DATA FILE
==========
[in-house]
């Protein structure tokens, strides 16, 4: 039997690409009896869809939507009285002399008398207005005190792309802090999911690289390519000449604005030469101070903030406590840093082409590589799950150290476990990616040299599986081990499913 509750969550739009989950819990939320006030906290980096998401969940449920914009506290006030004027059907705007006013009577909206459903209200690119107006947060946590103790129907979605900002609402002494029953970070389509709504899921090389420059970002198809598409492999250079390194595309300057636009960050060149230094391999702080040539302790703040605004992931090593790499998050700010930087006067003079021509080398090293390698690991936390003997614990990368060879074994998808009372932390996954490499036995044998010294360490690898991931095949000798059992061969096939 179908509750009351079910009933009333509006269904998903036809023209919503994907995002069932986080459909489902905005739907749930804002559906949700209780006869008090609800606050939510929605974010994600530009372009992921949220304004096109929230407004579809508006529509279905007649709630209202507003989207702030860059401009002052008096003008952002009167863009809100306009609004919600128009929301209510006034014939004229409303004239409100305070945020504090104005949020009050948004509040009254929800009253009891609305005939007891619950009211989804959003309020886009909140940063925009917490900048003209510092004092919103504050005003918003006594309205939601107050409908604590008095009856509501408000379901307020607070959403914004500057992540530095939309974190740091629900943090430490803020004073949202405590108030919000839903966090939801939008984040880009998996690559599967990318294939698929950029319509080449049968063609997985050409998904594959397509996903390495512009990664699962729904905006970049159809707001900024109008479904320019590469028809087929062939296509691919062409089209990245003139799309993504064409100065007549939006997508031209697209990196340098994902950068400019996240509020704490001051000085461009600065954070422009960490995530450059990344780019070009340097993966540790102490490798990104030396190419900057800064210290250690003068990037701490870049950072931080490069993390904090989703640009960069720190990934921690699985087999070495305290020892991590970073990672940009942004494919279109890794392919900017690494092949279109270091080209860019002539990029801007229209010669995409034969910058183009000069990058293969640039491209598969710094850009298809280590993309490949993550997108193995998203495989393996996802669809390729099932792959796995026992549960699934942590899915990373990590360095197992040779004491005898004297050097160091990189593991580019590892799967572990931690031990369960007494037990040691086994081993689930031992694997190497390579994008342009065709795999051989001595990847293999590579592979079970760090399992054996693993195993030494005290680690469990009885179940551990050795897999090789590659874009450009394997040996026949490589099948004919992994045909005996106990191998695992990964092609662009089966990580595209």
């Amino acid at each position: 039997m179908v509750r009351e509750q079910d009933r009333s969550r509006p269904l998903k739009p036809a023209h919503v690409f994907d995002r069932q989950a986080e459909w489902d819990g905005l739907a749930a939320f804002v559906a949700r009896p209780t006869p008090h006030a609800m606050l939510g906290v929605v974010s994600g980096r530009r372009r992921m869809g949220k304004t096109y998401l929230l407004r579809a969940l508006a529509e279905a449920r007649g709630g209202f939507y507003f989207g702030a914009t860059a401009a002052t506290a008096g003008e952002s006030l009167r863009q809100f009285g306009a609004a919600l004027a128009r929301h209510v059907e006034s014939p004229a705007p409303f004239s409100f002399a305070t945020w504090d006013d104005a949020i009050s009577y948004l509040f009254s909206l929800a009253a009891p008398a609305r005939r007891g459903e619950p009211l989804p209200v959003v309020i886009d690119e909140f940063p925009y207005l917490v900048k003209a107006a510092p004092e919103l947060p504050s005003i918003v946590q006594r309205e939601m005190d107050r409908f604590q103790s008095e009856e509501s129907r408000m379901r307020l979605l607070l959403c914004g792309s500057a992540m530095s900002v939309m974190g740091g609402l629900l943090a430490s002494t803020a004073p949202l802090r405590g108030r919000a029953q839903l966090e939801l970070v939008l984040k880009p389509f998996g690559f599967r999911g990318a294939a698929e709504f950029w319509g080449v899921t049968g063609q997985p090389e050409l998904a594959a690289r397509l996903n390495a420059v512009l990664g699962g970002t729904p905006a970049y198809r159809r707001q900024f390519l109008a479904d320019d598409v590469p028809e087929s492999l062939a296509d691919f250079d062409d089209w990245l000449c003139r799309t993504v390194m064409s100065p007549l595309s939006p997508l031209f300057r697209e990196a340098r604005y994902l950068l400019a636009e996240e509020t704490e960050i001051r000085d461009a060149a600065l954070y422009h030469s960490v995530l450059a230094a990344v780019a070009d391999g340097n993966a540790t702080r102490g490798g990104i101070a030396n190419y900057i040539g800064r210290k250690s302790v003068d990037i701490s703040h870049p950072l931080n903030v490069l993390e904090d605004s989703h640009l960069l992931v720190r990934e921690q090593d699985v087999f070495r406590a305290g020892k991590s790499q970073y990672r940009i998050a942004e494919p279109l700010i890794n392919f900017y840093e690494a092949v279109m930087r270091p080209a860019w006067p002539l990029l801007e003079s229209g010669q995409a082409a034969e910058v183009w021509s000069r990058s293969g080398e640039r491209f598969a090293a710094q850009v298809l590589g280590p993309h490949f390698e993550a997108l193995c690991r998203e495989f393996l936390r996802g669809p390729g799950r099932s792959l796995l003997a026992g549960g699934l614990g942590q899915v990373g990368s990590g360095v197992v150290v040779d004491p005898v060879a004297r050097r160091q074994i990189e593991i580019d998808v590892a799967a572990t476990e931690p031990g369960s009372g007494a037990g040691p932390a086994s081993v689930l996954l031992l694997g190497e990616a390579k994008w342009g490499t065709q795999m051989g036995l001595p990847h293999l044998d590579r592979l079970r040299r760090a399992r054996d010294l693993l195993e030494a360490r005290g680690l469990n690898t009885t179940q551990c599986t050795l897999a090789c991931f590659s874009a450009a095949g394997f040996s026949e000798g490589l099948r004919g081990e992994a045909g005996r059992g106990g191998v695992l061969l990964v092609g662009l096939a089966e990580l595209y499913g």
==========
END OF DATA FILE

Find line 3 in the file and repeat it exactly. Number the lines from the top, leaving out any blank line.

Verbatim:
């Amino acid at each position: 039997m179908v509750r009351e509750q079910d009933r009333s969550r509006p269904l998903k739009p036809a023209h919503v690409f994907d995002r069932q989950a986080e459909w489902d819990g905005l739907a749930a939320f804002v559906a949700r009896p209780t006869p008090h006030a609800m606050l939510g906290v929605v974010s994600g980096r530009r372009r992921m869809g949220k304004t096109y998401l929230l407004r579809a969940l508006a529509e279905a449920r007649g709630g209202f939507y507003f989207g702030a914009t860059a401009a002052t506290a008096g003008e952002s006030l009167r863009q809100f009285g306009a609004a919600l004027a128009r929301h209510v059907e006034s014939p004229a705007p409303f004239s409100f002399a305070t945020w504090d006013d104005a949020i009050s009577y948004l509040f009254s909206l929800a009253a009891p008398a609305r005939r007891g459903e619950p009211l989804p209200v959003v309020i886009d690119e909140f940063p925009y207005l917490v900048k003209a107006a510092p004092e919103l947060p504050s005003i918003v946590q006594r309205e939601m005190d107050r409908f604590q103790s008095e009856e509501s129907r408000m379901r307020l979605l607070l959403c914004g792309s500057a992540m530095s900002v939309m974190g740091g609402l629900l943090a430490s002494t803020a004073p949202l802090r405590g108030r919000a029953q839903l966090e939801l970070v939008l984040k880009p389509f998996g690559f599967r999911g990318a294939a698929e709504f950029w319509g080449v899921t049968g063609q997985p090389e050409l998904a594959a690289r397509l996903n390495a420059v512009l990664g699962g970002t729904p905006a970049y198809r159809r707001q900024f390519l109008a479904d320019d598409v590469p028809e087929s492999l062939a296509d691919f250079d062409d089209w990245l000449c003139r799309t993504v390194m064409s100065p007549l595309s939006p997508l031209f300057r697209e990196a340098r604005y994902l950068l400019a636009e996240e509020t704490e960050i001051r000085d461009a060149a600065l954070y422009h030469s960490v995530l450059a230094a990344v780019a070009d391999g340097n993966a540790t702080r102490g490798g990104i101070a030396n190419y900057i040539g800064r210290k250690s302790v003068d990037i701490s703040h870049p950072l931080n903030v490069l993390e904090d605004s989703h640009l960069l992931v720190r990934e921690q090593d699985v087999f070495r406590a305290g020892k991590s790499q970073y990672r940009i998050a942004e494919p279109l700010i890794n392919f900017y840093e690494a092949v279109m930087r270091p080209a860019w006067p002539l990029l801007e003079s229209g010669q995409a082409a034969e910058v183009w021509s000069r990058s293969g080398e640039r491209f598969a090293a710094q850009v298809l590589g280590p993309h490949f390698e993550a997108l193995c690991r998203e495989f393996l936390r996802g669809p390729g799950r099932s792959l796995l003997a026992g549960g699934l614990g942590q899915v990373g990368s990590g360095v197992v150290v040779d004491p005898v060879a004297r050097r160091q074994i990189e593991i580019d998808v590892a799967a572990t476990e931690p031990g369960s009372g007494a037990g040691p932390a086994s081993v689930l996954l031992l694997g190497e990616a390579k994008w342009g490499t065709q795999m051989g036995l001595p990847h293999l044998d590579r592979l079970r040299r760090a399992r054996d010294l693993l195993e030494a360490r005290g680690l469990n690898t009885t179940q551990c599986t050795l897999a090789c991931f590659s874009a450009a095949g394997f040996s026949e000798g490589l099948r004919g081990e992994a045909g005996r059992g106990g191998v695992l061969l990964v092609g662009l096939a089966e990580l595209y499913g």